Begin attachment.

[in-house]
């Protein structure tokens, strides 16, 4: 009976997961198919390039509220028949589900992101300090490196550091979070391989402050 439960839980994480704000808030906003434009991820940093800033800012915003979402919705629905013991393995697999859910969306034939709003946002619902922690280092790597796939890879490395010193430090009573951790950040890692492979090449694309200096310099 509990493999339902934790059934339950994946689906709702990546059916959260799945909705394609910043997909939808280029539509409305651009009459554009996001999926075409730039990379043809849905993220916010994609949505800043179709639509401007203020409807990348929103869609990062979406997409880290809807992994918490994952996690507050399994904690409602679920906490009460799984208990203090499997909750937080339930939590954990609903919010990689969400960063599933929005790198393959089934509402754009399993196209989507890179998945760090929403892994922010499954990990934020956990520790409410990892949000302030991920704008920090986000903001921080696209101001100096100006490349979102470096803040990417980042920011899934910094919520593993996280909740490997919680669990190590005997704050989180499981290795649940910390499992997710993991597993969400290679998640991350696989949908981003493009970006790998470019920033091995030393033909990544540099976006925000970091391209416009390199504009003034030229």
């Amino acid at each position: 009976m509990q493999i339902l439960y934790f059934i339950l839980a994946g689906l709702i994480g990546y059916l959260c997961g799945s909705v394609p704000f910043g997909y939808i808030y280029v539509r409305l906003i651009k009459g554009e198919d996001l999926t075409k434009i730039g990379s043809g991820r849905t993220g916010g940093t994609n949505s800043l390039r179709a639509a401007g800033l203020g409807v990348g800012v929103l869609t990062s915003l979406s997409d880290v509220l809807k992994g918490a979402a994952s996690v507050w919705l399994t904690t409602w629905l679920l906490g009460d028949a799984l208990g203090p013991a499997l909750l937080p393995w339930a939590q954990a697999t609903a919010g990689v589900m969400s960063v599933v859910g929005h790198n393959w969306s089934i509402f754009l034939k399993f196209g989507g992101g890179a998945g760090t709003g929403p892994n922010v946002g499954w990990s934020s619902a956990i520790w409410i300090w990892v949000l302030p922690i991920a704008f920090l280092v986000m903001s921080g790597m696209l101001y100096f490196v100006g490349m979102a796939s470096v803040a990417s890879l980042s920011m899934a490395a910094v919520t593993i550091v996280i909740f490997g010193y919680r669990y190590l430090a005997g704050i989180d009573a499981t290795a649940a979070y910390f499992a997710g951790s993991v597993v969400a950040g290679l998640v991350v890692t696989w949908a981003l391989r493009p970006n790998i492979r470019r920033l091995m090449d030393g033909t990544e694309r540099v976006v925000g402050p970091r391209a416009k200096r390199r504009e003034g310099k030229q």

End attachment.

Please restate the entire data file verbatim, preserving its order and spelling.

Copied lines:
[in-house]
């Protein structure tokens, strides 16, 4: 009976997961198919390039509220028949589900992101300090490196550091979070391989402050 439960839980994480704000808030906003434009991820940093800033800012915003979402919705629905013991393995697999859910969306034939709003946002619902922690280092790597796939890879490395010193430090009573951790950040890692492979090449694309200096310099 509990493999339902934790059934339950994946689906709702990546059916959260799945909705394609910043997909939808280029539509409305651009009459554009996001999926075409730039990379043809849905993220916010994609949505800043179709639509401007203020409807990348929103869609990062979406997409880290809807992994918490994952996690507050399994904690409602679920906490009460799984208990203090499997909750937080339930939590954990609903919010990689969400960063599933929005790198393959089934509402754009399993196209989507890179998945760090929403892994922010499954990990934020956990520790409410990892949000302030991920704008920090986000903001921080696209101001100096100006490349979102470096803040990417980042920011899934910094919520593993996280909740490997919680669990190590005997704050989180499981290795649940910390499992997710993991597993969400290679998640991350696989949908981003493009970006790998470019920033091995030393033909990544540099976006925000970091391209416009390199504009003034030229």
């Amino acid at each position: 009976m509990q493999i339902l439960y934790f059934i339950l839980a994946g689906l709702i994480g990546y059916l959260c997961g799945s909705v394609p704000f910043g997909y939808i808030y280029v539509r409305l906003i651009k009459g554009e198919d996001l999926t075409k434009i730039g990379s043809g991820r849905t993220g916010g940093t994609n949505s800043l390039r179709a639509a401007g800033l203020g409807v990348g800012v929103l869609t990062s915003l979406s997409d880290v509220l809807k992994g918490a979402a994952s996690v507050w919705l399994t904690t409602w629905l679920l906490g009460d028949a799984l208990g203090p013991a499997l909750l937080p393995w339930a939590q954990a697999t609903a919010g990689v589900m969400s960063v599933v859910g929005h790198n393959w969306s089934i509402f754009l034939k399993f196209g989507g992101g890179a998945g760090t709003g929403p892994n922010v946002g499954w990990s934020s619902a956990i520790w409410i300090w990892v949000l302030p922690i991920a704008f920090l280092v986000m903001s921080g790597m696209l101001y100096f490196v100006g490349m979102a796939s470096v803040a990417s890879l980042s920011m899934a490395a910094v919520t593993i550091v996280i909740f490997g010193y919680r669990y190590l430090a005997g704050i989180d009573a499981t290795a649940a979070y910390f499992a997710g951790s993991v597993v969400a950040g290679l998640v991350v890692t696989w949908a981003l391989r493009p970006n790998i492979r470019r920033l091995m090449d030393g033909t990544e694309r540099v976006v925000g402050p970091r391209a416009k200096r390199r504009e003034g310099k030229q």